(Previous articles are available at the Featured Musican Archives page)
Name: Jeff Baker
Early Years/Education: When I was in the seventh grade, I heard my first jazz recording — Dizzy Gillespie, “Live at the Village Vanguard” — and just loved it. I taught myself how to sing along with all the horn parts. A couple of years later, my dad took me to the high school in Boise, Idaho to hear a vocal jazz ensemble, and I realized you can sing this stuff too. Then, I started getting into singers...Chet Baker, Joe Williams, Mark Murphy, Mel Torme, etc. Even though I was a vocalist, I came into the music like an instrumentalist, learning primarily by ear, and I was good at improvisation early on.
I grew up hearing a lot of music. Most of the musicality comes from both of my grandmothers. My dad’s mom was a torch singer, and my mom’s mom was a wonderful singer who sang in choirs her whole life. While still in high school, I had the benefit of knowing Gene Harris. He’d do a Block Party every year in downtown Boise. One year he had his daughter, Nikki, singing with him. Here I was in the audience, a fifteen year old kid with his friends, rocking out to the music, and I started shouting out to her, “Sing it to me baby.” She stops and says, “You, come up here,” and pulls me up on stage and asks me to sing with her. After the concert, I got to meet Gene Harris. Two years later, I was the first musician in Boise to open for Gene at that same event, the annual Block Party.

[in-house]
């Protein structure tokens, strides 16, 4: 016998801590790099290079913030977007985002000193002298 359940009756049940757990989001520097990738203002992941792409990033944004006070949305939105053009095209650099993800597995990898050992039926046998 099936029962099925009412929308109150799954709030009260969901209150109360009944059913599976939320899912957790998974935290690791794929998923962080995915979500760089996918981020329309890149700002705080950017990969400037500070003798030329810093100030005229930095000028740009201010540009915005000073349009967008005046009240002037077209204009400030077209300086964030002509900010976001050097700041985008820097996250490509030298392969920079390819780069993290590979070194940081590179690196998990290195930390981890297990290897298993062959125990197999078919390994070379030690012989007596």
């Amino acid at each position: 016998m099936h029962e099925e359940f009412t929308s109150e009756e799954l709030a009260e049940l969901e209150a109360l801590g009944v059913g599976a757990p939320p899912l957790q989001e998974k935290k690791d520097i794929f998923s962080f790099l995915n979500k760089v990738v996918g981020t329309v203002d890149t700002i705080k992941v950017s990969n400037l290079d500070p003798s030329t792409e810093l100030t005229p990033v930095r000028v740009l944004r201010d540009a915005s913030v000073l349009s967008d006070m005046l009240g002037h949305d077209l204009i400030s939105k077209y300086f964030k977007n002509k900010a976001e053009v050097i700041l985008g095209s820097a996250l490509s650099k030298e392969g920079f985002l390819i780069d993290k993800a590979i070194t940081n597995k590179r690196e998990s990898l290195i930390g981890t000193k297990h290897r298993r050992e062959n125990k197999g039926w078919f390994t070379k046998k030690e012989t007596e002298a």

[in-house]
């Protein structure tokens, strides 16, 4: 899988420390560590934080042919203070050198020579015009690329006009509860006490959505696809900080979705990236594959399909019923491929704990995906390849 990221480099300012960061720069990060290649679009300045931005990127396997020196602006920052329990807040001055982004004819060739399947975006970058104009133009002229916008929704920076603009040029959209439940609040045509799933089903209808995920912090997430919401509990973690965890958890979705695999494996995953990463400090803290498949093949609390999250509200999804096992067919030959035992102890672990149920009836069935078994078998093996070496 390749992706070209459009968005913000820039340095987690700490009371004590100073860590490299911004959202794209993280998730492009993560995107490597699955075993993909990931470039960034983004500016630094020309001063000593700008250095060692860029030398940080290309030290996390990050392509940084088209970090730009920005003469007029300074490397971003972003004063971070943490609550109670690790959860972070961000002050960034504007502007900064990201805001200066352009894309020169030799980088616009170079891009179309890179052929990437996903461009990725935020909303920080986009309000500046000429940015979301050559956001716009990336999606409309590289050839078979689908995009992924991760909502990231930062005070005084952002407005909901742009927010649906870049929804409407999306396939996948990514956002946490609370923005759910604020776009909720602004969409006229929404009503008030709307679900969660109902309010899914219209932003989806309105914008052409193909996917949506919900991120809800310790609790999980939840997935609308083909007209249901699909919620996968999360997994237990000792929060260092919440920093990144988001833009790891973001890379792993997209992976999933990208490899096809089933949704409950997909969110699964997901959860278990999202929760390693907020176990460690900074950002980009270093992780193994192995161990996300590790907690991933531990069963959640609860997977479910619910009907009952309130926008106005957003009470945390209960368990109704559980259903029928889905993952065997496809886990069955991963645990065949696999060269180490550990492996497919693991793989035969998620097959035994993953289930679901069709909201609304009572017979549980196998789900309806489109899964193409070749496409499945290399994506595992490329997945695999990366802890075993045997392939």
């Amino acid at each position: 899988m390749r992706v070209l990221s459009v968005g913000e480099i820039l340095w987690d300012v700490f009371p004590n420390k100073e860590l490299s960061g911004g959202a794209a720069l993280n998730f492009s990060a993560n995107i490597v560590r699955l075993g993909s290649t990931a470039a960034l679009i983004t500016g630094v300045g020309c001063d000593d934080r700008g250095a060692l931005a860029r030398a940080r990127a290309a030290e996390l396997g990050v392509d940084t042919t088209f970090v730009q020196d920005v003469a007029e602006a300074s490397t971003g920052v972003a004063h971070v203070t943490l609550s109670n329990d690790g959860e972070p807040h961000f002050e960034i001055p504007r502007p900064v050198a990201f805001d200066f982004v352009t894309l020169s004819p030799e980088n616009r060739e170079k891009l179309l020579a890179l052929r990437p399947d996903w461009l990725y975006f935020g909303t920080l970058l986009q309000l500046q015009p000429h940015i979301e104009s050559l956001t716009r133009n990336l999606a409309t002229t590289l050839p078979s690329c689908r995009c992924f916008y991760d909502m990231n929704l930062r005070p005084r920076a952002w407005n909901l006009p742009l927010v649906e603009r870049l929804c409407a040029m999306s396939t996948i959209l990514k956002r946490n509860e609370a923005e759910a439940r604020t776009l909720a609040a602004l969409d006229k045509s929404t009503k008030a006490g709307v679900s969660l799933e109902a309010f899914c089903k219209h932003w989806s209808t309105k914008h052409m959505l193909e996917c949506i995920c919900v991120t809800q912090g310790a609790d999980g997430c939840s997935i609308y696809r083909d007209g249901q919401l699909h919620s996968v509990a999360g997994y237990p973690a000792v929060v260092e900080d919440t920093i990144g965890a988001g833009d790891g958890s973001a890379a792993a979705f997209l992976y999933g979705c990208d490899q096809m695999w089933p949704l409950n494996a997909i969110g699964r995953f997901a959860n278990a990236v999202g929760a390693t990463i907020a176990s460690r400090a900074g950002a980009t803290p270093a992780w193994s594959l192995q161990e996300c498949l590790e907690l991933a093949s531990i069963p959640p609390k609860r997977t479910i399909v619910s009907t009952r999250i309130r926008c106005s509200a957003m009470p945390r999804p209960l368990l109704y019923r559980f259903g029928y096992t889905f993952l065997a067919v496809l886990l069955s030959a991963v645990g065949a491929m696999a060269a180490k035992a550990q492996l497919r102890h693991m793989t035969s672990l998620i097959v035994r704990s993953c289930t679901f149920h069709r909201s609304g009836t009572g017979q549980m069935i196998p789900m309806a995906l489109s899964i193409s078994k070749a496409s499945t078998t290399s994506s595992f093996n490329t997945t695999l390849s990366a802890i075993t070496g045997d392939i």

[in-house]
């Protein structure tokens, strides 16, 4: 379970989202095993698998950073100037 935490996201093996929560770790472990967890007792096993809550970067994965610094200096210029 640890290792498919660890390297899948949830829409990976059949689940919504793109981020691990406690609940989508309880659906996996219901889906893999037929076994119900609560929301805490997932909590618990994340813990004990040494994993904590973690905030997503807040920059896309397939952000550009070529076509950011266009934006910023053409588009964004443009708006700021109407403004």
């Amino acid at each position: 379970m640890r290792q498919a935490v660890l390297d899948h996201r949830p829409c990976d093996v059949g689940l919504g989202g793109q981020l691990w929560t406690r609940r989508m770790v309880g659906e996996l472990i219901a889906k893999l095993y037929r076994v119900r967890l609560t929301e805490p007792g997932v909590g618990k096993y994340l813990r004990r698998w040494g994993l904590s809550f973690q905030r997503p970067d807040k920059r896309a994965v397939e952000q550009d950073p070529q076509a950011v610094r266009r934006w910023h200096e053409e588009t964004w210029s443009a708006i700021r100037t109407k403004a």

All throughout my education I had great music teachers who understood the importance of giving students opportunities. My high school choir director presented me the opportunity to compete at the Lionel Hampton Jazz Festival Solo Competition. I was a junior, age 16. At that point in time, ten thousand students came through the competition over four days. Lionel Hampton was still alive, the solo competition had four thousand students competing, and they took two winners irregardless of your instrument. The winners got to perform before ten thousand people with the Lionel Hampton Trio, and you got a full scholarship to the University of Idaho. I entered and at that time was the youngest person ever to win it. I got to sing that night with Mulgrew Miller, Brian Bromberg and Elvin Jones. That was the moment I decided to become a jazz musician.
Portland State University: I hold a Bachelors of Music in Education with minor studies in vocal performance, conducting, and composing from Willamette University in Salem. After graduation, I put my first recording out on the Origin/OA2 label and spent seven years touring and performing. I then had the opportunity to create a jazz program for middle and high school students in Idaho. It was called the Arts West School for the Performing and Visual Arts.